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Deutsche Boerse-NYSE, Dodd-Frank, KB Home: Compliance

Updated on

Deutsche Boerse AG will likely face an in-depth review by European Union antitrust regulators of its $9.53 billion bid for NYSE Euronext, a deal that would create the largest owner of equities and derivatives markets, lawyers said.

Authorities may also demand changes before approving a deal that would leave more than 90 percent of the region’s exchange-traded derivatives market in the hands of one organization, according to the lawyers.

Gaining approval “is likely to be complicated and will take a long time,” said Simon Holmes, a partner at SJ Berwin LLP, in a telephone interview from London. A two-stage probe lasting as long as five months is “likely,” said Matthew Hall, a Brussels-based lawyer with McGuire Woods LLP.

Frankfurt-based Deutsche Boerse already sparred with the EU antitrust agency in its aborted attempt to buy Euronext in 2006. That deal risked competition in derivatives trading as well as clearing and settlement of transactions, people familiar with the EU review said at the time. After saying it was ready to make “far-reaching proposals” to regulators, the German company withdrew its offer and Euronext accepted a rival bid from NYSE Group Inc. to form the first trans-Atlantic exchange.

This week’s plan would combine NYSE Euronext’s Liffe and Eurex, the exchange jointly owned by Deutsche Boerse and the Swiss Stock Exchange.

Amelia Torres, a spokeswoman for the commission’s antitrust unit, declined to comment yesterday on a deal which regulators hadn’t yet been asked to approve.

Deutsche Boerse’s merger plans may also be challenged over any attempt to shift Frankfurt’s stock exchange out of Germany, said the exchange’s regulator, the economy ministry of Hesse, on Feb. 11.

Separately, a shareholder of NYSE Euronext has sued to block the merger in Delaware Chancery Court in Wilmington. The all-stock transaction is “grossly inadequate” and resulted from a flawed process, lawyers for shareholder Samuel T. Cohen claimed in the complaint made public yesterday. The proposed sale values NYSE at less than targets in similar deals, such as London Stock Exchange Group Plc’s purchase of Canada’s TMX Group Inc., according to the lawsuit.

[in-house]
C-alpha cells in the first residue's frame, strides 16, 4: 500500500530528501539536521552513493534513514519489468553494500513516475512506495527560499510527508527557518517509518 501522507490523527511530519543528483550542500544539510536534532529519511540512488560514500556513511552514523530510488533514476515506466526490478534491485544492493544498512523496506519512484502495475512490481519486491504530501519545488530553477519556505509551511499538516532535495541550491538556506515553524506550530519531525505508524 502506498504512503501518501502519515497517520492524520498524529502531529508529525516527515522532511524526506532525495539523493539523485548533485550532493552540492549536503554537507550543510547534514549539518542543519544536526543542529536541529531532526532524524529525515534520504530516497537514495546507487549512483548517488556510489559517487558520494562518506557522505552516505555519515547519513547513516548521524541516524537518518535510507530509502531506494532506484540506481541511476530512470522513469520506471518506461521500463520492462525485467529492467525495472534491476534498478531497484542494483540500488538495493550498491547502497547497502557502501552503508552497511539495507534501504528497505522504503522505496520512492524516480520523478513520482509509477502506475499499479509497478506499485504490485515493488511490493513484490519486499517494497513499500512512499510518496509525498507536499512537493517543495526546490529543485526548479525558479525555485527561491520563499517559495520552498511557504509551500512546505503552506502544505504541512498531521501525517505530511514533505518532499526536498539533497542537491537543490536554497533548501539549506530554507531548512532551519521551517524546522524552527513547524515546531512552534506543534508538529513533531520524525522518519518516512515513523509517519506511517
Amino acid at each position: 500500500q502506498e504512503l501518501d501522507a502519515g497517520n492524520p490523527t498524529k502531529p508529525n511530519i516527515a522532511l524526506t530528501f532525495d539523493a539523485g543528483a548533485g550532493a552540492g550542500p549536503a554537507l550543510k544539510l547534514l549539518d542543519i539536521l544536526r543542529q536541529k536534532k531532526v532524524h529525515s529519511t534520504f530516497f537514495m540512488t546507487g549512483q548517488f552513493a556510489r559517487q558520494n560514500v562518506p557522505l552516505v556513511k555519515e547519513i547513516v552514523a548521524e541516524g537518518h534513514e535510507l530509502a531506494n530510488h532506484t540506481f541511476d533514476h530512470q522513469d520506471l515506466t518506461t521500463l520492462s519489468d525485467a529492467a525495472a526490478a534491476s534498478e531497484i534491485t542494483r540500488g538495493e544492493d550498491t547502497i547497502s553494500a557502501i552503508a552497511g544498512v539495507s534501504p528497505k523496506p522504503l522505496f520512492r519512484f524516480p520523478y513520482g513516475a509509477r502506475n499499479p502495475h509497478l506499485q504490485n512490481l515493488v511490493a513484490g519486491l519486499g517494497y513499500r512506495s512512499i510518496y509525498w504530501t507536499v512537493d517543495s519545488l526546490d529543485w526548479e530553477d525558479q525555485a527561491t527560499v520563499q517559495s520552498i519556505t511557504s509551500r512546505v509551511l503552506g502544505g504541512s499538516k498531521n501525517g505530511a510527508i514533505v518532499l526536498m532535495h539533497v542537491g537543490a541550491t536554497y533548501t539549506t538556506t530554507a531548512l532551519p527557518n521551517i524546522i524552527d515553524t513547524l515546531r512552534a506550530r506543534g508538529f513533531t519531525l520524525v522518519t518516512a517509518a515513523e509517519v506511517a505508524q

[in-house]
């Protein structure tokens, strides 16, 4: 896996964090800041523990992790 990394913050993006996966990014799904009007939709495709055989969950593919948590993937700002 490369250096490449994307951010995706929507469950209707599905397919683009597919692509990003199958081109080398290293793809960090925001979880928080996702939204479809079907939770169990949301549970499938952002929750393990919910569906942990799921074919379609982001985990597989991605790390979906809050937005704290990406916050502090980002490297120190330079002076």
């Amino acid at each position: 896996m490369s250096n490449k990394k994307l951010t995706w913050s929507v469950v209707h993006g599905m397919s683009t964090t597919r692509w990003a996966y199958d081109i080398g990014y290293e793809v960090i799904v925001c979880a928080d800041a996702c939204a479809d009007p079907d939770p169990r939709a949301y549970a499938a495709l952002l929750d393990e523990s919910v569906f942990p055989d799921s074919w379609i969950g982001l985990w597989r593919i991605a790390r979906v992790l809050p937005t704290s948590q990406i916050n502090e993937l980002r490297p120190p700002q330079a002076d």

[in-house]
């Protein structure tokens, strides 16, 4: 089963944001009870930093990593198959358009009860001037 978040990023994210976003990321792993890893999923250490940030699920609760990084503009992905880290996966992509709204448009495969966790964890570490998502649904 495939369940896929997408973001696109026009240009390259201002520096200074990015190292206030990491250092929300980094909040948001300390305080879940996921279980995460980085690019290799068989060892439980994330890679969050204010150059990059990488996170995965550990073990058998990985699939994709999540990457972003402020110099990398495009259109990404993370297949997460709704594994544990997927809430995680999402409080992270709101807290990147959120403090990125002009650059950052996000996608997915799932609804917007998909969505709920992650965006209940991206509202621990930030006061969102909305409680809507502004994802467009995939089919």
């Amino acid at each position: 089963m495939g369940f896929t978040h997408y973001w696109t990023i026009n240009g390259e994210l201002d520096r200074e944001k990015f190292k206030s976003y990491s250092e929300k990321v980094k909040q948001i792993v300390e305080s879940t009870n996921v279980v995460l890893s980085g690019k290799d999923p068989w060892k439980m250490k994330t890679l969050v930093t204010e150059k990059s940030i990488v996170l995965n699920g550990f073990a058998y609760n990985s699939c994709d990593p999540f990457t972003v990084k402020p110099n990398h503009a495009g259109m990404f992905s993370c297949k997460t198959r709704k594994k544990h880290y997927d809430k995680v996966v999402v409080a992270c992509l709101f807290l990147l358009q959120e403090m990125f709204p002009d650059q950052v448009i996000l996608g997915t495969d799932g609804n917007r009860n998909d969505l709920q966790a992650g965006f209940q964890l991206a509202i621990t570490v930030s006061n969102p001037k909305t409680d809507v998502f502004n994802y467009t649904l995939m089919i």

“There appears to have been no sales process, and the proposed transaction did not emerge from an auction,” Cohen’s lawyers said in the complaint. “A board that provides a would-be acquirer with an exclusive opportunity to bid on a company and fails to conduct a market-check, does not act in the interests of shareholders.”

Investors said in another lawsuit, filed yesterday in New York Supreme Court, said the sale will result in New York Stock Exchange shareholders owning 40 percent of the acquired company, with the remaining 60 percent held by Deutsche Boerse AG. The sale offers “no meaningful premium to NYSE’s public shareholders” and will “result in a loss of control of the company and its prospects,” according to the complaint.

Ray Pellecchia, a spokesman for New York-based NYSE Euronext, had no immediate comment on the Delaware complaint. Pellecchia didn’t immediately return another call after regular business hours seeking comment on the New York case.

The case is Cohen v. NYSE Euronext, CA6198, Delaware Chancery Court (Wilmington). The New York case is KT investments II LLC v. Jan-Micheiel Hessels, 650407, New York State Supreme Court (Manhattan).

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Compliance Policy

Senate Republicans Seek More Time, Cost Analysis on Dodd-Frank

U.S. regulators implementing Dodd-Frank Act rules must conduct “rigorous” cost-benefit analysis and allow adequate time for public comment to ensure the law doesn’t do more harm than good, Republican lawmakers said.

“The potential harm to our already-weak economy and the public from ill-conceived rules cannot be underestimated,” Senate Banking Committee members wrote in a letter dated Feb. 15 to regulators including Federal Reserve Chairman Ben S. Bernanke and Treasury Secretary Timothy F. Geithner.

Bernanke and Geithner are scheduled to testify today at a Banking Committee hearing marking a half year since passage of Dodd-Frank, the biggest financial rules overhaul since the 1930s. In advance of the hearing, the panel’s 10 Republicans -- led by Senator Richard Shelby of Alabama -- asked the regulators for responses to six questions about implementation of the law, including whether they’re giving at least 60 days for public comment on proposed rules and studies.